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The Court Structure in Jamaica - An Outline

Court Structure in Jamaica

THE JUDICIAL COMMITTEE OF THE PRIVY COUNCIL

This body is comprised of Law Lords of the United Kingdom and hears appeals from the decisions of the Court of Appeal of Jamaica. The decisions are by way of advice to Her Majesty the Queen of England who is also Jamaica’s Head of State. A treaty has been signed by the Government of Jamaica, which establishes a newly created Caribbean Court of Justice. This new court is intended to replace the Judicial Committee of the Privy Council as the Final Appellate Court. The constitutional amendment procedure is required for the new Caribbean Court to take the place of the Judicial Committee of the Privy Council.

 

THE COURT OF APPEAL

This appellate court was created in 1962 with the passing of the Jamaica Independence Act and the Constitution of Jamaica. It hears and determines civil and criminal appeals from the Supreme Court, the Criminal Court, the Gun Court, the Revenue Court, the Family Court, the Traffic Court and the Resident Magistrate’s Court and also certain statutory quasi-judicial bodies such as the Disciplinary Committee of the General Legal Council. The court also hears applications for leave to appeal to the Judicial Committee of the Privy Council.

 

THE SUPREME COURT

This court has unlimited jurisdiction in the whole range of criminal cases, common law, equity, divorce and matrimonial cases, bankruptcy and admiralty matters and constitutional matters. The special branches of the Supreme Court are the Revenue Court, the Gun Court and Constitutional Court.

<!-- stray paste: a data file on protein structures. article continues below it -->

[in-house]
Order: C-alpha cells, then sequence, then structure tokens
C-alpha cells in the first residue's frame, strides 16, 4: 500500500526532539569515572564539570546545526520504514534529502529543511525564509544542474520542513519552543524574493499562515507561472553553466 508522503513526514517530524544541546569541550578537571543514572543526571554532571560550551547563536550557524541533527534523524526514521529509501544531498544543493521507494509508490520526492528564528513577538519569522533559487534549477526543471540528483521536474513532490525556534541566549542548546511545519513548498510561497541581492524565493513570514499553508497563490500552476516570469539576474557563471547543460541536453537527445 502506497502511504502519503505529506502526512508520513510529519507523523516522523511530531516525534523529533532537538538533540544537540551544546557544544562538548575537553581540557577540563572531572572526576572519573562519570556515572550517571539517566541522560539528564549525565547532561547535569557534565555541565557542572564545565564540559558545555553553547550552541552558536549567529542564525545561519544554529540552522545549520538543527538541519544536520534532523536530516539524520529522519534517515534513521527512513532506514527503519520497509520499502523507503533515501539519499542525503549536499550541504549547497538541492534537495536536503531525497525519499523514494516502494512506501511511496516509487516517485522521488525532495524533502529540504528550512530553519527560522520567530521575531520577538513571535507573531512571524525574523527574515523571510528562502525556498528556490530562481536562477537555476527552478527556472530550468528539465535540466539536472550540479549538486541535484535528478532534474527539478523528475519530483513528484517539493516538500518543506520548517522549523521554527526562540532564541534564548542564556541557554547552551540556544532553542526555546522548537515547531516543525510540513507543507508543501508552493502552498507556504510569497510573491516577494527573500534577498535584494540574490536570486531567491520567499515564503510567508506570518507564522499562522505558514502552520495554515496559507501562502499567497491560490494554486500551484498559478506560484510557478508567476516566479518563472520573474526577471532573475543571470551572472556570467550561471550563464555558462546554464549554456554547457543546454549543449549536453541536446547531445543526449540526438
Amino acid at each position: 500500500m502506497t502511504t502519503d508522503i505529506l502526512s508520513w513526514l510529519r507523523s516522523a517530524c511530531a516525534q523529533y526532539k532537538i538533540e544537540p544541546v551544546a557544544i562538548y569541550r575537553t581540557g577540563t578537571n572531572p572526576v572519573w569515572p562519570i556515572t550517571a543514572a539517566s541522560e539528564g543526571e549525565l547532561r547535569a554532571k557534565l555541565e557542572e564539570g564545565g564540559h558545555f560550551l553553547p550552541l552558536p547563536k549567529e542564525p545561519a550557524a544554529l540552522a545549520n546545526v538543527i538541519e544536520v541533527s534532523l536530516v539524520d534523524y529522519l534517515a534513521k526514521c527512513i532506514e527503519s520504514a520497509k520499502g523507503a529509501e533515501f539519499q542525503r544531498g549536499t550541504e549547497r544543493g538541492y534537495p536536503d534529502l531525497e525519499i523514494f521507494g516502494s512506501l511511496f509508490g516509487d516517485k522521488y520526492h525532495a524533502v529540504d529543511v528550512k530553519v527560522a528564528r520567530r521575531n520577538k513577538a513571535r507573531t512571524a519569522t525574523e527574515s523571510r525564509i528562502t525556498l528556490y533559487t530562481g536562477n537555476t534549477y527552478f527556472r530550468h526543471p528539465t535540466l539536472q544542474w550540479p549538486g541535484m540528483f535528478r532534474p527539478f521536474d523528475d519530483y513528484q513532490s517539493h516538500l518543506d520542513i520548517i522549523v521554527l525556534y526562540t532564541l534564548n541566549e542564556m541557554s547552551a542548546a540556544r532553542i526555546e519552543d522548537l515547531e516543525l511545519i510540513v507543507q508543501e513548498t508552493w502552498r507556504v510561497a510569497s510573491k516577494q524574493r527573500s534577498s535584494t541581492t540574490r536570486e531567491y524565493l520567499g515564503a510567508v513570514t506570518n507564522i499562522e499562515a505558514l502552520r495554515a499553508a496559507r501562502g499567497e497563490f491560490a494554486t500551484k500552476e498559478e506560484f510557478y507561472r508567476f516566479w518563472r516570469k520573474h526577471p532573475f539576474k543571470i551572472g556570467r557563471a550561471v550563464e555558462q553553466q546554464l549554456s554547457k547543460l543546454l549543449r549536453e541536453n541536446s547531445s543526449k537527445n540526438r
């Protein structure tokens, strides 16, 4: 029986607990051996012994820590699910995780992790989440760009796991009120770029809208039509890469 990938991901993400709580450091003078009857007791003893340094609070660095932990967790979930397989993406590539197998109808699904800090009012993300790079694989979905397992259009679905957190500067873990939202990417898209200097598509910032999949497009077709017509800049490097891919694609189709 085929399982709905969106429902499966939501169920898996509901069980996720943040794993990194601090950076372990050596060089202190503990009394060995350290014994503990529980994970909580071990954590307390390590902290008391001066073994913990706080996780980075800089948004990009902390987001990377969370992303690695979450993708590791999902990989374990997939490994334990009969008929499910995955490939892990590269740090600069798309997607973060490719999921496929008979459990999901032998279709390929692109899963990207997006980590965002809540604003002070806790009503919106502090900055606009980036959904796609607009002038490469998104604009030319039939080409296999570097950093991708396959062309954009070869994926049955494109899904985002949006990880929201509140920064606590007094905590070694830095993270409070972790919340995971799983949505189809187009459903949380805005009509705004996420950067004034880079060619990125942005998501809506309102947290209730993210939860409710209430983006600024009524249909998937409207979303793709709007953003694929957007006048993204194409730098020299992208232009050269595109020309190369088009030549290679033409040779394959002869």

The Supreme Court has a Civil Division with unlimited jurisdiction and a Criminal Division, which sits on Circuit in each parish.

 

THE REVENUE COURT

This superior court of record was established in 1971 for the purpose of dealing specifically with appeals from administrative bodies on revenue and related matters. The Court has jurisdiction to hear appeals under The Customs Act, The Excise Act, The Income Tax Act, The Land Development Duty Act, The Land Valuation Act and The Transfer Tax Act.

This court is staffed by a Supreme Court Judge.

 

THE GUN COURT

This Court sits in Kingston, Jamaica. Persons arrested on charges of illegal possession of firearms and any offences involving the use of illegal firearms are tried by the Gun Court. Save in cases of murder, the trial is by judge alone in camera.

 

THE RESIDENT MAGISTRATE’S COURTS

There is a Resident Magistrate’s Court in each of the fourteen (14) parishes of Jamaica.

The Resident Magistrate exercises both criminal and civil jurisdiction.

The Civil Jurisdiction is limited to amounts not exceeding J$250,000.00. The Criminal jurisdiction is limited to those offences in which the statute expressly says it is triable by a Resident Magistrate.

Resident Magistrates also hold Preliminary Enquiries in order to determine whether matters are to be sent for trial in the Circuit Court Division of the Supreme Court.

 

THE CORONER'S COURT

The Coroner is usually a Resident Magistrate who may sit with a jury to hold an inquest into sudden or suspicious deaths in his parish.

 

THE FAMILY COURT

This Court offers Judicial and Social Services to persons in an effort to preserve the family as a unit and to foster the welfare of children.

 

THE PETTY SESSIONS COURT

These Courts are presided over by Justices of the Peace and sit regularly in all principal towns of each parish to deal with minor causes summarily.

 

THE JUVENILE COURT

This Court consists of a Resident Magistrate as chairman and two Justices one of whom shall be a woman. These Courts sit in every parish and hear Criminal matters involving children under 17 years of age.

In addition, there are a variety of special courts for special purposes, such as the Court Martial for the trial of members of the Defence Force and the Water Courts to hear water disputes.